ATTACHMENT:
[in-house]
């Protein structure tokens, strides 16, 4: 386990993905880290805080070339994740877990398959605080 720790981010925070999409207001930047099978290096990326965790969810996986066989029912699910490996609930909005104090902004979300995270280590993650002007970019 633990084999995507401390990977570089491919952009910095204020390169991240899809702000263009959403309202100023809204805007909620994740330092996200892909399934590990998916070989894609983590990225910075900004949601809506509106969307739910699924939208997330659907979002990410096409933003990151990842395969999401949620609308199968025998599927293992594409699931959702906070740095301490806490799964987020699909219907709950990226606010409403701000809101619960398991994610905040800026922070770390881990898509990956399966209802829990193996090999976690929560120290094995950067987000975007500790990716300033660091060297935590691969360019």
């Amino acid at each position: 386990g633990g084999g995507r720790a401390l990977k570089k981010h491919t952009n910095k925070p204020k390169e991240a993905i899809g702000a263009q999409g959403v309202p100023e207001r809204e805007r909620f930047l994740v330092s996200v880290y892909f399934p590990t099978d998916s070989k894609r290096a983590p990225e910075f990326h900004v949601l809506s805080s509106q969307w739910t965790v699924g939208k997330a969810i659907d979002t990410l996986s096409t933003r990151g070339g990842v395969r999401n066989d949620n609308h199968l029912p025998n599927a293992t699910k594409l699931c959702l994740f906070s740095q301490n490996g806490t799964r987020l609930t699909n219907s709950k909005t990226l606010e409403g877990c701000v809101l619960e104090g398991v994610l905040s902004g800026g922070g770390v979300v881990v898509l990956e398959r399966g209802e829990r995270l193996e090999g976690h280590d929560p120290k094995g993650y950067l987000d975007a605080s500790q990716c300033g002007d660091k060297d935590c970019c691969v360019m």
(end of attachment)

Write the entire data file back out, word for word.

[in-house]
């Protein structure tokens, strides 16, 4: 386990993905880290805080070339994740877990398959605080 720790981010925070999409207001930047099978290096990326965790969810996986066989029912699910490996609930909005104090902004979300995270280590993650002007970019 633990084999995507401390990977570089491919952009910095204020390169991240899809702000263009959403309202100023809204805007909620994740330092996200892909399934590990998916070989894609983590990225910075900004949601809506509106969307739910699924939208997330659907979002990410096409933003990151990842395969999401949620609308199968025998599927293992594409699931959702906070740095301490806490799964987020699909219907709950990226606010409403701000809101619960398991994610905040800026922070770390881990898509990956399966209802829990193996090999976690929560120290094995950067987000975007500790990716300033660091060297935590691969360019």
């Amino acid at each position: 386990g633990g084999g995507r720790a401390l990977k570089k981010h491919t952009n910095k925070p204020k390169e991240a993905i899809g702000a263009q999409g959403v309202p100023e207001r809204e805007r909620f930047l994740v330092s996200v880290y892909f399934p590990t099978d998916s070989k894609r290096a983590p990225e910075f990326h900004v949601l809506s805080s509106q969307w739910t965790v699924g939208k997330a969810i659907d979002t990410l996986s096409t933003r990151g070339g990842v395969r999401n066989d949620n609308h199968l029912p025998n599927a293992t699910k594409l699931c959702l994740f906070s740095q301490n490996g806490t799964r987020l609930t699909n219907s709950k909005t990226l606010e409403g877990c701000v809101l619960e104090g398991v994610l905040s902004g800026g922070g770390v979300v881990v898509l990956e398959r399966g209802e829990r995270l193996e090999g976690h280590d929560p120290k094995g993650y950067l987000d975007a605080s500790q990716c300033g002007d660091k060297d935590c970019c691969v360019m």